elaborate behavior in this case and, as a result, C++ actually _allows_ the
'int**' to 'const int* const*' conversion (still disallowing the conversion to
'const int**'). C language decided to stay with a more primitive/simplified
specification, meaning that 'int**' to 'const int* const*' conversion is
outlawed in C, even though it's harmless from the const-correctness point of view.

--
Best regards,
Andrey Tarasevich
 
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A. Bolmarcich
Guest
Posts: n/a
 
      10-18-2006
On 2006-10-18, Spoon <(E-Mail Removed)> wrote:
> Hello,
>
> I don't understand why gcc barks at me in this situation:
>
> $ cat foo.c
> extern void func(const int * const list[], int nent);
>
> int main(void)
> {
> int *p[5];
> func(p, 5);
> return 0;
> }
>
> $ gcc -Wall -std=c89 -c foo.c
> foo.c: In function `main':
> foo.c:6: warning: passing arg 1 of `func' from incompatible pointer type
>
> AFAIU, func promises not to change the values pointed to by the pointers
> in the array (i.e. *list[2] = 666 is illegal) AND not to change the
> pointers themselves (i.e. list[2] = NULL is also illegal).
>
> I don't understand what the compiler dislikes about p.
>
> Could someone enlighten me?


The assignment constraint in the C89 specification being used in this
case is

both operands are pointers to qualified or unqualified types verisons
of compatible types, and the type pointed to by the left has all the
qualifiers as the type pointed to by the right

Also, according th the C89 specification

For two qualified types to be compatible, both shall have the identical
qualified versions of a compatible type

The argument type is pointerTo-pointerTo-int and the parameter type is
pointerTo-pointerTo-const-int. According to the C89 specification
a pointerTo-int is not compatible with pointerTo-const-int because they
are not identically qualified.

The assignment constraint allows the parameter to have additional
"top-level" pointer qualifiers that the argument does not have. This
allows a (* int) argument to be assigned to a (const * int) parameter.
However, that constraint does not apply to "inner-level" pointers which
need to be identically qualified.
 
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John Bode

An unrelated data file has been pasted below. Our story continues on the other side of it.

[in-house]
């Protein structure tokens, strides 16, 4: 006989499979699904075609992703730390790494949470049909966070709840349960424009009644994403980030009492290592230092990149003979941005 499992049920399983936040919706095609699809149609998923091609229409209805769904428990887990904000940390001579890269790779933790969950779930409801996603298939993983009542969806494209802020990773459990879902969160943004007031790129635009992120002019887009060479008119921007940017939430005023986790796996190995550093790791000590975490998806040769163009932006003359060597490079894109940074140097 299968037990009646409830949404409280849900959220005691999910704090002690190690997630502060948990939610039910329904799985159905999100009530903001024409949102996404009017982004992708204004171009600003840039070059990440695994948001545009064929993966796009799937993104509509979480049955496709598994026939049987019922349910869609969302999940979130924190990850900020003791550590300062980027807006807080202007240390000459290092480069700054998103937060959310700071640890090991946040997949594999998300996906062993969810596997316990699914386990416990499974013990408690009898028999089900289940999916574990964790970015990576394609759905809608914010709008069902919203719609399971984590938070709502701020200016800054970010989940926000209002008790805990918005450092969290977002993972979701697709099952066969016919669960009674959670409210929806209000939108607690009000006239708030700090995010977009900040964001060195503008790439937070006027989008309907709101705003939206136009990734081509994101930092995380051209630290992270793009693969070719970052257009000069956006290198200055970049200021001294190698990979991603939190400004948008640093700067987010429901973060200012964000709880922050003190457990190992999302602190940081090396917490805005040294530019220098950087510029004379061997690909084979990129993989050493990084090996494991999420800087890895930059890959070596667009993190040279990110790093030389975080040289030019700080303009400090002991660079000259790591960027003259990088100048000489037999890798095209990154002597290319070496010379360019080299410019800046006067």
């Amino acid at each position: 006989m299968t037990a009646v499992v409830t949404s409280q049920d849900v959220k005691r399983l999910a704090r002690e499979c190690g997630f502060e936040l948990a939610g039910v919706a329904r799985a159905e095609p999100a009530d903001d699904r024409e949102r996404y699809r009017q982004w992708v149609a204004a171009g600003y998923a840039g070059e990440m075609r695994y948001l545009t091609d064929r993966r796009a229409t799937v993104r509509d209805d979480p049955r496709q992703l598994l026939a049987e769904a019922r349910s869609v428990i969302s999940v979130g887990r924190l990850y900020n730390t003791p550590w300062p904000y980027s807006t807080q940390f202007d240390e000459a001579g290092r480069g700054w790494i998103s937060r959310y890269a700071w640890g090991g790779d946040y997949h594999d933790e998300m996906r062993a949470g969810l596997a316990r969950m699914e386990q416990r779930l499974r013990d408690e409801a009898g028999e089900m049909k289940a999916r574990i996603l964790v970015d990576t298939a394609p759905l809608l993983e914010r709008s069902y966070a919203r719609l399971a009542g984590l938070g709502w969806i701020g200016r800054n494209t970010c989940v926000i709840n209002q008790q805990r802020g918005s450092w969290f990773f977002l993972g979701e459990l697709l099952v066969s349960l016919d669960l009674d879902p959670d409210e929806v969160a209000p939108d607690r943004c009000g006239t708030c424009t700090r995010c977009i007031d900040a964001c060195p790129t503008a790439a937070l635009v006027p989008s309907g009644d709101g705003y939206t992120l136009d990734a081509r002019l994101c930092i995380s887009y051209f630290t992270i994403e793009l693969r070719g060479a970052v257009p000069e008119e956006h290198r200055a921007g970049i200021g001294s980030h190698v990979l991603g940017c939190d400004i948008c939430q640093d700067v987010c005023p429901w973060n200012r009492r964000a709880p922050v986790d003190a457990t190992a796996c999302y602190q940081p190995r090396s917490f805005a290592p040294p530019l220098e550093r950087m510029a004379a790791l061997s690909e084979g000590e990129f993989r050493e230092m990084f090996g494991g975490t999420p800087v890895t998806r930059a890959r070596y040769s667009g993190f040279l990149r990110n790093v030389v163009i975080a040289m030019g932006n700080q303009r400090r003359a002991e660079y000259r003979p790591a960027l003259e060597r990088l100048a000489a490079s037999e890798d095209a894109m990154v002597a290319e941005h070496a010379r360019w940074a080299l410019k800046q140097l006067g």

Guest
Posts: n/a
 
      10-18-2006

Spoon wrote:
> Hello,
>
> I don't understand why gcc barks at me in this situation:
>
> $ cat foo.c
> extern void func(const int * const list[], int nent);
>
> int main(void)
> {
> int *p[5];


This is not an array of constant pointers. That's why you're getting
barked at.

If you declare it as

int const *p[5];

the code should compile (it does for me, anyway). Whether that's what
you really *want* to do is an open question (I suspect it isn't).

> func(p, 5);
> return 0;
> }
>
> $ gcc -Wall -std=c89 -c foo.c
> foo.c: In function `main':
> foo.c:6: warning: passing arg 1 of `func' from incompatible pointer type
>
> AFAIU, func promises not to change the values pointed to by the pointers
> in the array (i.e. *list[2] = 666 is illegal) AND not to change the
> pointers themselves (i.e. list[2] = NULL is also illegal).
>
> I don't understand what the compiler dislikes about p.
>
> Could someone enlighten me?


 
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lawrence.jones@ugs.com
Guest
Posts: n/a
 
      10-18-2006
Andrey Tarasevich <(E-Mail Removed)> wrote:
>
> This is a C++ FAQ entry, but it does explain the issue very well. (There's also
> a similar example in C99 standard.) However, C++ language adopted a more
> elaborate behavior in this case and, as a result, C++ actually _allows_ the
> 'int**' to 'const int* const*' conversion (still disallowing the conversion to
> 'const int**'). C language decided to stay with a more primitive/simplified
> specification, meaning that 'int**' to 'const int* const*' conversion is
> outlawed in C, even though it's harmless from the const-correctness point of view.


In particular, the original C rules were developed before the C++ rules
had been worked out. Once they were, the way C++ describes the common
language is sufficiently different from the way C describes it that the
rules could not just be lifted verbatim but would have to be rewritten
(in particular, I seem to recall some unrelated handwaving in the C++
standard that happens to make arrays work out right that does not exist
in the C standard). Also, C added the restrict type qualifier, which
complicates the rules since it does not work the same way as const and
volatile do. So far as I know, no one has worked out the rules with
restrict included.

-Larry Jones

Hey Doc, for 10 bucks I'll make sure you see those kids in the
waiting room again real soon! -- Calvin